Quantico – Pop Cult’ing The US “War On Terror”

"Entertainment media has been able to play a large role with how American TV viewers perceive certain situations with the U.S. government."

by Jane Sidley, Political Science major at the University of Vermont.

The show Quantico is a new ABC series that quickly draws in viewers and makes us interested in what is going on within a fictionalized FBI at Quantico training HQ. The opening scene of the first episode has the main character, Alex Parrish, at a bomb scene, and the entirety of the first season explores who did the bombing. The characters of this series are influential and play off each other very well. In terms of representation, the show is ground breaking – putting actors in power who would usually not be in power – ethnic women among them. The creator of the show also explores power relationships between higher ups and those who do the hard work of policing – in this case, with a focus on the FBI.

Quantico expresses the writers’ racial and gender inclusiveness. That said, stereotyping occurs as well, as the show suggests that “undesirables” committed terrorist attacks.  While ethnic women were portrayed strongly, Quantico also contained racist elements. Foe example, white male Liam O’Connor, someone working within the FBI as the show unfolds, assumes that main character Alex Parrish bombed the train station due to the color of her skin. Alex Parrish is an Indian American, and appears to be framed for doing this horrible act of terrorism, because she is not white. Also, throughout the season, many other characters of color are accused of doing this bombing, including but not limited to, an African American woman, as well as the Muslim twins who wear a hijab. As a viewer, I wondered about white characters committing this crime, but the FBI never seems to investigate these people. In this sense, Quantico can be seen as a “racist” show, one that might appeal to conservatives.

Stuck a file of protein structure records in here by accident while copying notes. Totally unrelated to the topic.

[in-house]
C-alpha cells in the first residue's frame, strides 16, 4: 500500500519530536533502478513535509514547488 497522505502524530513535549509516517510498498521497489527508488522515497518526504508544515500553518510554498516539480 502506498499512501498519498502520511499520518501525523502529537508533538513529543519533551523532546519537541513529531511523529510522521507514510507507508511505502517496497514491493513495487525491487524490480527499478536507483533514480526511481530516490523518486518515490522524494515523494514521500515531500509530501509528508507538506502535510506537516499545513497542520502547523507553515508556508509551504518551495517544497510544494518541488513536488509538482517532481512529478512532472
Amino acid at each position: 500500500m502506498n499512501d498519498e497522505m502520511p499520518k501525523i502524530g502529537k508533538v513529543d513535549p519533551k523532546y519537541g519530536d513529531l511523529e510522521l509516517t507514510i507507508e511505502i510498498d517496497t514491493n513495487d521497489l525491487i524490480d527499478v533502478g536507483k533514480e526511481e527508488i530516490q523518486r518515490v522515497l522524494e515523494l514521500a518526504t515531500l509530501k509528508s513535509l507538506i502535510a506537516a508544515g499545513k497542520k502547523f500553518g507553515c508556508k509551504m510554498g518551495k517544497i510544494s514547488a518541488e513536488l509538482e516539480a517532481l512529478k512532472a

Entertainment media has been able to play a large role with how American TV viewers perceive certain situations with the U.S. government, as well as confirming classic stereotypes of various demographic groups. As the American Journal of Political Science explains, “Content preference indeed becomes a better predictor of political knowledge and turnout.”  Of course, by the end of the first season viewers find out who the terrorist is, and to many viewers’ surprise it turns out to be the white male in power within the FBI, Liam O’Connor. Therefore, it was an inside job, and he was blaming the attack on other FBI employees to cover himself up. Overall, the show Quantico is an influential program, massaging the minds of U.S. TV viewers and offering a complex and nuanced look at the U.S, government’s relationship with terrorism, a s well as American racial and religious minority groups.



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